Ophthalmic Imaging

In the recent decade, ophthalmic imaging has proven to be a steadily growing field of research. A milestone in ophthalmology was the transfer of Optical Coherence Tomography (OCT) from research to clinical use. Compared to conventional fundus photography, OCT allows the three dimensional, depth resolved visualization of the human retina, while preserving the non-invasiveness. Recently, a radical change occured in the field of OCT research with the clinical introduction of OCT angiography (OCTA), which further adds dye-free imaging of the underlying vasculature.

Variable Interscan Time Analysis revealing slower blood flow in neovascularization in a PDR patient.

Research Focus

To facilitate an efficient analysis of this vastly increased amount of information, new processing algorithms are required to support the treating clinician. Our research focus is twofold: On the one hand, we develop advanced motion compensation, shadow artifact compensation and signal reconstruction algorithms to achieve artifact-free OCT(A) signals of best possible quality. On the other hand, we aid accurate image analysis by improving layer and vessel segmentations, categorizing vessels into arteries/veins or pathology. By combining both efforts, we want to improve the understanding of the most prevalent eye diseases, allowing for more accurate treatment and thus improved patient outcome.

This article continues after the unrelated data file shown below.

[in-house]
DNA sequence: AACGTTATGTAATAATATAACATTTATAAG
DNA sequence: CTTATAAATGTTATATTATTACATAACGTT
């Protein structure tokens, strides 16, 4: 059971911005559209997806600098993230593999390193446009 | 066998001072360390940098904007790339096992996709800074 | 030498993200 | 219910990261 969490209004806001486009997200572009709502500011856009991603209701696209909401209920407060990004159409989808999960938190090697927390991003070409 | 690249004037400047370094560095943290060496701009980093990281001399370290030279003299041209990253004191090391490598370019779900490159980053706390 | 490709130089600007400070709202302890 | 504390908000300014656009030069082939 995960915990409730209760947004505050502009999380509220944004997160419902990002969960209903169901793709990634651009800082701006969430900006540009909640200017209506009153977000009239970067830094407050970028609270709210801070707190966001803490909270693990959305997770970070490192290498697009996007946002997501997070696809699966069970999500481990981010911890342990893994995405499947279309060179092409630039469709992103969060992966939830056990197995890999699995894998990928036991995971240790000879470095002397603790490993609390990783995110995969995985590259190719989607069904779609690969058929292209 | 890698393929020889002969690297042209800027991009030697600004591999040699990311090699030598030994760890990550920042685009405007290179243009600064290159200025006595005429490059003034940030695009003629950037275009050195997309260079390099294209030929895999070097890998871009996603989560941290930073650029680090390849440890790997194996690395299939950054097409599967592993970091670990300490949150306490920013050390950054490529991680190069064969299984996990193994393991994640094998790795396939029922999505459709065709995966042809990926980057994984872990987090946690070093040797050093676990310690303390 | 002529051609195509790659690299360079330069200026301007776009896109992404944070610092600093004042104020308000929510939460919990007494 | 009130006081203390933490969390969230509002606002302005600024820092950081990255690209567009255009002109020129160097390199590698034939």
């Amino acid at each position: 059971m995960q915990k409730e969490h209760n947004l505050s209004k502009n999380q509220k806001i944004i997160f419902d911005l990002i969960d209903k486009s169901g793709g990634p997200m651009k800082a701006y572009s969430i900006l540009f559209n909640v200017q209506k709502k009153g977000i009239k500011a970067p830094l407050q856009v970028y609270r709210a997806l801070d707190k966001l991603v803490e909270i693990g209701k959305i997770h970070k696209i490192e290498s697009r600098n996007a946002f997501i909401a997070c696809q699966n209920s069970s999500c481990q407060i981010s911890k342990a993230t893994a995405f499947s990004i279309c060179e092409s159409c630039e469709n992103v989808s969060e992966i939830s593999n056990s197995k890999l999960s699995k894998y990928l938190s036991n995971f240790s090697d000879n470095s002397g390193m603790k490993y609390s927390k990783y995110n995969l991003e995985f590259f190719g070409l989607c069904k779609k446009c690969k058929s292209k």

Advanced shadow artifact removal reveals the unique structures of the retinal vascular networks.

Multidisciplinary Collaborations

To enable research with state-of-the-art technology while preserving a close link to the clinical needs, the work of our group is embedded in a multidisciplinary environment including optical engineers at the Massachusetts Institute of Technology, Cambridge, USA and clinicians at the New England Eye Center, Boston, USA and the Department of Ophthalmology at the University Clinic Erlangen.